A circle of about 300 spectators gasped and pressed in closer to the table. In the center of it, $220,000 in burnt-orange chips lay on the blue felt. Robert (Red) Bone, a burly man with deep-set blue eyes, bolted up from his seat with both arms trembling and began to haul in the chips. "Hot dang," he shouted. He nervously lit another cigarette and plopped back into his chair.
To Bone's right, George Huber sat motionless, staring blankly at the table. He is young and slender and has long, wavy hair and a droopy mustache that reveals the barest trace of a mouth. He is a professional gambler; Bone is an amateur. Huber tilted back in his seat, his right hand fingering his chips as he counted them. Just $60,000 left. One bad hand and Huber would be dead.
Two days earlier, on Tuesday of last week, 30 gamblers had sat down at four tables in the Las Vegas Hilton to begin the main event of the $1 million (actually, it was only $760,000) Amarillo Slim Poker Classic, which, in essence, had been a two-week series of mini-tournaments with different games and different stakes for folks of different means and different sexes. But the $200 seven-card stud for women, the $1,000 ace-to-five loball and all the other events had been mere preliminaries to the finale, in which a participant needed 10 grand just to sit down. Most of the players in the big game were full-time gamblers, including such king poker players as Johnny Moss, Sailor Roberts and Texas Dolly Brunson. Four participants were unknowns, at least to Amarillo Slim, the tournament host. But he was certain of one thing about them: "They have enough $100 bills to burn up a wet mule." There were nine other amateurs—insiders' lingo for gamblers who also hold regular jobs—and one mysterious woman.
"In poker, women are like polar bears," Slim said the night before the final event started. "They're on a cold, lonely trail. They should be home having babies." He neglected to mention that two nights before, the woman in question, Betty Carey, had challenged him—and taken him for $50,000.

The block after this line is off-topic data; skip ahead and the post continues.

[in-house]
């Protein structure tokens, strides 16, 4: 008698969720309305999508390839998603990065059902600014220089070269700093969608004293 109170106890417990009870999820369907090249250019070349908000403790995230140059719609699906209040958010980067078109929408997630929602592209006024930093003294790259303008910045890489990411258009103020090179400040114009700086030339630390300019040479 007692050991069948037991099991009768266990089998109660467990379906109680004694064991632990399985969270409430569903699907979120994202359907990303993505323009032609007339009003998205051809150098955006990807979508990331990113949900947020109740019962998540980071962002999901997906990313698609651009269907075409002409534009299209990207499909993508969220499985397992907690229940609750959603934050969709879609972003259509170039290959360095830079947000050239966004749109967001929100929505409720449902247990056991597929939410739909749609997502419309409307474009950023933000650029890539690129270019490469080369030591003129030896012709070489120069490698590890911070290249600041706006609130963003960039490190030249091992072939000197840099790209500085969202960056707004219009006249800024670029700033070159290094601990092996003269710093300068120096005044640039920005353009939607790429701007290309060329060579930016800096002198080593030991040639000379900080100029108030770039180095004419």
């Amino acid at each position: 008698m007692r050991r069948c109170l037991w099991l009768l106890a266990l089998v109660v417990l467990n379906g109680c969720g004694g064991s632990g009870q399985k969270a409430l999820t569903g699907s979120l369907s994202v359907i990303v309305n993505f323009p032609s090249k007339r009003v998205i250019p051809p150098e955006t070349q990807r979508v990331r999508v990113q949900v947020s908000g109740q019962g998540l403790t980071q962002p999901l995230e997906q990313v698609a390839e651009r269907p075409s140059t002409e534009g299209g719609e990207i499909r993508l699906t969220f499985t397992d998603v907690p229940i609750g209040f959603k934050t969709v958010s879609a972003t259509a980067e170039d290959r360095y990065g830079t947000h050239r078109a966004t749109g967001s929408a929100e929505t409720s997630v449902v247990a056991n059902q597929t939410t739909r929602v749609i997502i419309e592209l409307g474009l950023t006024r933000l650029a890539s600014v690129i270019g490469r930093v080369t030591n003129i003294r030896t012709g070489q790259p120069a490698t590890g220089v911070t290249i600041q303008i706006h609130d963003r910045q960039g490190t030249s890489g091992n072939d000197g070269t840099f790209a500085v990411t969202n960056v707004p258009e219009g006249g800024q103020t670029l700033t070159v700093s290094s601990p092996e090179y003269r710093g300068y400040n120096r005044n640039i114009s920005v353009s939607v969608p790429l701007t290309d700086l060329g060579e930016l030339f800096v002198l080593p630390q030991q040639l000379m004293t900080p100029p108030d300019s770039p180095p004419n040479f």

Born in Cody, Wyo., where her mother owns an auto-body shop, and now a resident of Houston, Carey is 25 and no polar bear at the table. She plays odds, not intuitions, and calculates the risks of drawing two cards to a flush quicker than you can deal. "Poker's a living," she says abruptly. "I play for the money."
In the Classic finals, when a player's stake was gone, so was he or she. The last one left at the table would have won $300,000 and would get to keep $150,000, the other half going in graduated amounts to the next five finishers. The game was hold 'em, a form of seven-card stud. Each player is dealt two cards face down, and bets are made. Then three cards, called the flop, are dealt face up in the center of the table. More bets. The sixth and seventh cards are also dealt face up, with bets after each. The player uses his two hole cards and the five community cards to put together his or her best five-card hand.
Play had hardly begun at the Hilton when Roberts and Brunson, two of the pre-tournament favorites, found themselves sitting behind short stacks of chips. With only a $10,000 stake, it doesn't take a very long run of weak hole cards for even the shrewdest gamblers to find they've been wiped out, and Roberts and Brunson were finished long before the opening session concluded. And just two hours into the play, Carey was gone, the sixth player to drop out. Against Huber's pair of eights, she held the king-10 of diamonds, the "overcards" if she paired up, and four cards to a flush. But the last two cards were an off-suit jack-six. "Going in I knew that he held the high hand," she moaned, "but mine was the favorite to win."
By Tuesday night, after 10 hours of play, the field had been reduced to 15, seven of whom were amateurs. This was the kind of competition in which one expects to find only the pros with the quickest minds and steeliest nerves. "A tournament is tougher than a ring game because you can't make mistakes," says Bobby Baldwin, a pro who won the 1978 World Series of Poker. "In an ordinary game, if you go bust, you just get another bankroll and sit down again." Baldwin, 28, has already written his autobiography. It tells of a $180,000 triumph in Las Vegas while he was a freshman at Oklahoma State. He enrolled there, instead of at Oklahoma, because he got wind of a weekly poker game in the dorms. Ah, there's nothing like a college education.